Marlboro man cometh?


The military’s role would be critical to Musharraf’s fate

Pakistan has no short supply of wannabe saviours even if they come with a $2500 tag for hangers-on in whatever hue on his comeback flight. Following the red hot revolution drama recently enacted by Dr Tahir-ul-Qadri, the ‘original’ saviour — Retired General Pervez Musharraf — is apparently landing next week.

If he manages to make good on his second promise for a second coming, it would be one spectator sport we wouldn’t want to miss for its excitement quotient alone.

The former strongman reneged on a declaration to return in January last year, citing security concerns but purportedly because he did not get guarantees from his parent institution for a safe passage.

Last week, he emphasized the situation had come to a “now or never” pass, and he would leave his security in the hands of the Almighty.

It is unclear who will want to wager their spare change, despite tiring of the general lack of governance in Pakistan — even British envoy in Islamabad recently dared to air a dollop of disappointment rather publicly.

With little political stock and extremely doubtful ability to create any meaningful space, the security establishment would be loathe to back the wrong horse. That is, if the horse will be able to bolt.

Musharraf, whose hand was forced after the political parties of two former prime ministers he had vowed never to allow back in politics, threatened to impeach him after winning the polls in early 2008, is no stranger to controversy, of course.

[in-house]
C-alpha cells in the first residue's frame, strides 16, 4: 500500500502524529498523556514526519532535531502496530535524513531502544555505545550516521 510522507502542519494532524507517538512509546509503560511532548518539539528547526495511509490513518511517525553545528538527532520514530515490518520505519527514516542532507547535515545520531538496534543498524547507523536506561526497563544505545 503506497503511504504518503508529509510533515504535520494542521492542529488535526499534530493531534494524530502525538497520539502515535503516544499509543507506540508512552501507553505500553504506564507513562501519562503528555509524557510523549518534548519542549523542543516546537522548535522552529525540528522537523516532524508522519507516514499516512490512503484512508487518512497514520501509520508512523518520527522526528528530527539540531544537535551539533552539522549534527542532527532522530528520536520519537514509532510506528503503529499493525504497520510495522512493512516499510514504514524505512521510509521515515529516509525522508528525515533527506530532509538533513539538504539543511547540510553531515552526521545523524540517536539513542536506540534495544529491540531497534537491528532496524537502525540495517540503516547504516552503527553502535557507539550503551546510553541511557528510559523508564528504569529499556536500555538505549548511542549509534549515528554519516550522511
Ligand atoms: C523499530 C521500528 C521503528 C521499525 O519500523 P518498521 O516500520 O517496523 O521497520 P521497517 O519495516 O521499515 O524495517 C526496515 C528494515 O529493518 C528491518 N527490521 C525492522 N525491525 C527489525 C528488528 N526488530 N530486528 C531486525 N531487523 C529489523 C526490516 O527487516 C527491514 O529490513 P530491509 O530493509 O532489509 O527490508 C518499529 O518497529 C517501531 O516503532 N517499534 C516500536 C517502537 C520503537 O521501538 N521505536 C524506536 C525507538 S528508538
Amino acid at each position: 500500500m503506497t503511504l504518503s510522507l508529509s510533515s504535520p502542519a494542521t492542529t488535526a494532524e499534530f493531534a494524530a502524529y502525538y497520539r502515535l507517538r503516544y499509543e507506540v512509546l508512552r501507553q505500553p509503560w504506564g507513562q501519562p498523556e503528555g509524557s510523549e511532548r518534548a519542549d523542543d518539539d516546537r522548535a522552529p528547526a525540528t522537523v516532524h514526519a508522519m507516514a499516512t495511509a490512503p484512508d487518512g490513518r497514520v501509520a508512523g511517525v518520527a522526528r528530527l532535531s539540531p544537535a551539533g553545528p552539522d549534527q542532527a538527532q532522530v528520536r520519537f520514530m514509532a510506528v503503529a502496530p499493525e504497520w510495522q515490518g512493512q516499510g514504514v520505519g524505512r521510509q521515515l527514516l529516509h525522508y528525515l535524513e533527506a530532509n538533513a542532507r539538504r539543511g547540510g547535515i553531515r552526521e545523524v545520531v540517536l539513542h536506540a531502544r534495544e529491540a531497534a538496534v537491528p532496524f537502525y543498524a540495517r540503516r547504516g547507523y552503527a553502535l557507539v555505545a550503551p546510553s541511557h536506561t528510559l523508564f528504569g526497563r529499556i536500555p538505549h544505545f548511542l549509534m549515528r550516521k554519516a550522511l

More significantly, the retired General has no dearth of enemies in the political fray, judiciary and the media, which combined, makes for a lethal cocktail. All of them have a genuine grouse or two and would be waiting on him if he lands.

As if the brew was not rich enough to unsettle Musharraf, the military whose leadership he bequeathed grudgingly to General Ashfaq Kayani in the winter of 2007, is itself wary of seeing the ex-head honcho come home Marlboro-style.

The security establishment’s role would be critical to Musharraf’s adventure. Last year, the-then ISI chief flew into the UAE to convince Musharraf to drop his plans for a comeback.

The military’s role in the context of his return assumes added significance for two reasons; one, under General Kayani, the institution studiously moved away from his predecessor’s intrusive role in politics, and; two, paradoxically, it may yet be sensitive to any humiliation its former boss would cop.

Significantly, Kayani openly declared his backing for the democratic process, calibrating the intent with a commitment for his “dream of a transparent, free and fair election.”

If Musharraf comes calling that commitment will be tested. Consider: the former strongman has a slew of cases awaiting him. He may have been given a guard of honour — a farewell that still rankles the democrats — following his forced resignation in 2008 under peculiar circumstances but for the political forces there is no such obligation to swallow pride now.

To begin with, Musharraf faces charges of involvement in the killing of Baloch nationalist Nawab Akbar Bugti in 2006. Last year, an anti-terrorist court in Bugti’s restive province issued arrest warrants for the retired General and his aides. There is a national consensus on how that killing sent the province spiraling into lawlessness from which neither the province nor state has recovered.

The former strongman is also facing arrest warrants for his alleged role in the assassination of former prime minister Benazir Bhutto. He was, in fact, declared an absconder in the case last year.